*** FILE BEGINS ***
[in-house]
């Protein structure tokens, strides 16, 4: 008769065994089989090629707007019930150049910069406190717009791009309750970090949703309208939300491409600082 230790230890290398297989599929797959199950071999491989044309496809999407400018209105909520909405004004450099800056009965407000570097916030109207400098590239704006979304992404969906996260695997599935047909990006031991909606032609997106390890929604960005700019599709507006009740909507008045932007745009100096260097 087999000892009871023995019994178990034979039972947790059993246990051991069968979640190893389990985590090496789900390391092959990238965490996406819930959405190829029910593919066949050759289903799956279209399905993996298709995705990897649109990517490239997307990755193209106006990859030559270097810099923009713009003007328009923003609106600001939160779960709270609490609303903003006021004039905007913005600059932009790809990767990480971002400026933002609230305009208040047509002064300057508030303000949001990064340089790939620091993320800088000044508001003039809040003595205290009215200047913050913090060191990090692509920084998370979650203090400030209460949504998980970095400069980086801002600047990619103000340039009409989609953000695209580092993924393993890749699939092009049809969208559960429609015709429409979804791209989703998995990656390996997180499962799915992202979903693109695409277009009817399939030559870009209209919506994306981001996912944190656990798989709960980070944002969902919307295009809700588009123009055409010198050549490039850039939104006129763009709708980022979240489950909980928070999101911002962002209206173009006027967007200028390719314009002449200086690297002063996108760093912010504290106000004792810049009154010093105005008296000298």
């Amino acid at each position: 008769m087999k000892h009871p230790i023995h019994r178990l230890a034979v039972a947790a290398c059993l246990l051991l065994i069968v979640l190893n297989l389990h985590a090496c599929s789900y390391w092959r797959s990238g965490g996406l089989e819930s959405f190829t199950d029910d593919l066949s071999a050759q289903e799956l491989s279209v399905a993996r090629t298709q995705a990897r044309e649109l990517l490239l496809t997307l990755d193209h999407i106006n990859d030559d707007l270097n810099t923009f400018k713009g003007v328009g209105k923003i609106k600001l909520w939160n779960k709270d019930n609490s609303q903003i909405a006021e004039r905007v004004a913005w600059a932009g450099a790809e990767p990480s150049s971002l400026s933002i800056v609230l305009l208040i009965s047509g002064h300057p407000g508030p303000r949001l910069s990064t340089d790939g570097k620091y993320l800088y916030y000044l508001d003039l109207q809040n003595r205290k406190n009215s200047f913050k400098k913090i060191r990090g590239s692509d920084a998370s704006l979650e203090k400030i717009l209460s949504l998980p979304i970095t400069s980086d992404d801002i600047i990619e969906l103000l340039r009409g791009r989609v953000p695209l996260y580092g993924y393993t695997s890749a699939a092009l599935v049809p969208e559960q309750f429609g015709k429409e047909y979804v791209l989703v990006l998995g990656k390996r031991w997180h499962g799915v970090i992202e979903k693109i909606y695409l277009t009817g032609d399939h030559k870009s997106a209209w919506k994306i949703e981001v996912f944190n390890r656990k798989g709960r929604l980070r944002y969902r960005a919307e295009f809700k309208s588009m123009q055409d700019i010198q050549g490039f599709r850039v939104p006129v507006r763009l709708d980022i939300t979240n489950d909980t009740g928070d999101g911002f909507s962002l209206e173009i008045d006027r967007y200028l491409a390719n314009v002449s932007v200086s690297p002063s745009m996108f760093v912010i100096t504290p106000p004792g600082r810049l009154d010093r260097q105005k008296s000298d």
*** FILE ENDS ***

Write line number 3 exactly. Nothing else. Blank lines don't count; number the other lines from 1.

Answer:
């Amino acid at each position: 008769m087999k000892h009871p230790i023995h019994r178990l230890a034979v039972a947790a290398c059993l246990l051991l065994i069968v979640l190893n297989l389990h985590a090496c599929s789900y390391w092959r797959s990238g965490g996406l089989e819930s959405f190829t199950d029910d593919l066949s071999a050759q289903e799956l491989s279209v399905a993996r090629t298709q995705a990897r044309e649109l990517l490239l496809t997307l990755d193209h999407i106006n990859d030559d707007l270097n810099t923009f400018k713009g003007v328009g209105k923003i609106k600001l909520w939160n779960k709270d019930n609490s609303q903003i909405a006021e004039r905007v004004a913005w600059a932009g450099a790809e990767p990480s150049s971002l400026s933002i800056v609230l305009l208040i009965s047509g002064h300057p407000g508030p303000r949001l910069s990064t340089d790939g570097k620091y993320l800088y916030y000044l508001d003039l109207q809040n003595r205290k406190n009215s200047f913050k400098k913090i060191r990090g590239s692509d920084a998370s704006l979650e203090k400030i717009l209460s949504l998980p979304i970095t400069s980086d992404d801002i600047i990619e969906l103000l340039r009409g791009r989609v953000p695209l996260y580092g993924y393993t695997s890749a699939a092009l599935v049809p969208e559960q309750f429609g015709k429409e047909y979804v791209l989703v990006l998995g990656k390996r031991w997180h499962g799915v970090i992202e979903k693109i909606y695409l277009t009817g032609d399939h030559k870009s997106a209209w919506k994306i949703e981001v996912f944190n390890r656990k798989g709960r929604l980070r944002y969902r960005a919307e295009f809700k309208s588009m123009q055409d700019i010198q050549g490039f599709r850039v939104p006129v507006r763009l709708d980022i939300t979240n489950d909980t009740g928070d999101g911002f909507s962002l209206e173009i008045d006027r967007y200028l491409a390719n314009v002449s932007v200086s690297p002063s745009m996108f760093v912010i100096t504290p106000p004792g600082r810049l009154d010093r260097q105005k008296s000298d």